I don't know what the majority of my blogging friends do to make the money that allows them to blog and be aspiring full-time writers.  I continually fight the feeling of jealousy for those who seem successful enough that they have legions of supporters and established indy writing careers, but how much of that is a digital illusion and only in my own head, I don't know.  Some of these guys are doing stuff during the day that I couldn't begin to imagine myself doing.  A lot of the people I went to school with do the same thing, and I have no idea how it was apparently so easy for that to happen, or so easy for me to fall so easily off that track.  I'm not one to complain too much about that, because there are hidden developments to everything and I like to find them, and what I like to remind myself is that I would not have written (or be writing) any of what I have if I hadn't done exactly what I did, even if I have no awesome publishing contracts (so far) to show for it.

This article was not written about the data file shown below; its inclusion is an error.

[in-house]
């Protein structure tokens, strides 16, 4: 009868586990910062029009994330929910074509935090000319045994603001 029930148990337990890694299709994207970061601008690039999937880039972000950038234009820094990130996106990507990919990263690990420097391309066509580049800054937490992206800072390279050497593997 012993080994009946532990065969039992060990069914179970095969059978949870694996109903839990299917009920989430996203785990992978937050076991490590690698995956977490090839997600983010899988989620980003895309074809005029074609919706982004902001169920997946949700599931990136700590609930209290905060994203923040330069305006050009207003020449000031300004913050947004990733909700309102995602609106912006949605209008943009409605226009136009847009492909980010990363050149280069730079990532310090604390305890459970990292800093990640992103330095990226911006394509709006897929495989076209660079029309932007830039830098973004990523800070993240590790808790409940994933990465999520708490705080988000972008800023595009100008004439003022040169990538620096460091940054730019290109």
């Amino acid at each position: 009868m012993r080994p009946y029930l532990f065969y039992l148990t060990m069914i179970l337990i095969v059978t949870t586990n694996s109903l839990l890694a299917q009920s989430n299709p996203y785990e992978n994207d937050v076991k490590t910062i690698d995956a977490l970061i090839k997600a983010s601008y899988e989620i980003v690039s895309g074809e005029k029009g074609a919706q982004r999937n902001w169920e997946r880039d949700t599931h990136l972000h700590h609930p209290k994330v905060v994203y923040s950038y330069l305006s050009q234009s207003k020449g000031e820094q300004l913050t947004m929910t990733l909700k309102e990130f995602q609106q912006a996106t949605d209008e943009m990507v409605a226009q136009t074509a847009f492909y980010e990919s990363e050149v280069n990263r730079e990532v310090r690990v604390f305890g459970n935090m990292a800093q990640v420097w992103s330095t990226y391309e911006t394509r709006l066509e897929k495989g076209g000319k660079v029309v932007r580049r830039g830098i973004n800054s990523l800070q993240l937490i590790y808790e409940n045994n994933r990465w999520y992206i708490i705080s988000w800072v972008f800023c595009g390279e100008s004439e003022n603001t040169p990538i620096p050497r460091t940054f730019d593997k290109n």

So while I'm busy sweating the maneuvering of how to write those eight chapters (5,000 words each) in the remaining weeks of December while apparently procrastinating as long as possible, I have to keep reminding myself that this is exactly what my life is and that I shouldn't complain too much.


  1. I got into the habit of generally just writing on weekends. Even when I wrote my opus Where You Belong I took Fridays and Sundays off. Fridays just because I was tired from writing on Monday-Thursday after work and also to rest up for Saturdays where I'd write much of the day. Sundays I had to reserve time to do all the domestic crap (laundry, dishes, etc.) that had to get done at some point since I couldn't afford a maid.

    I always liken it to a pitcher in baseball. They don't go out and throw every game because their arm would fall off after a while. Writers also can't write every single day or they'll burn out.

  2. A lot of writers don't write every day. I think that comes down to personal preference.
    And while my books have done well, I've never wanted to be a full time author. Too much pressure. It would scare me to know it was my only source of income.

  3. I'm not a published author yet, but I find that the more I beat myself up, the less I get done. We all doubt ourselves. I know I look at people who are getting tons of writing done and just want to smack them sometimes. But we each do what we're able to. Good luck to you on getting those last chapters finished.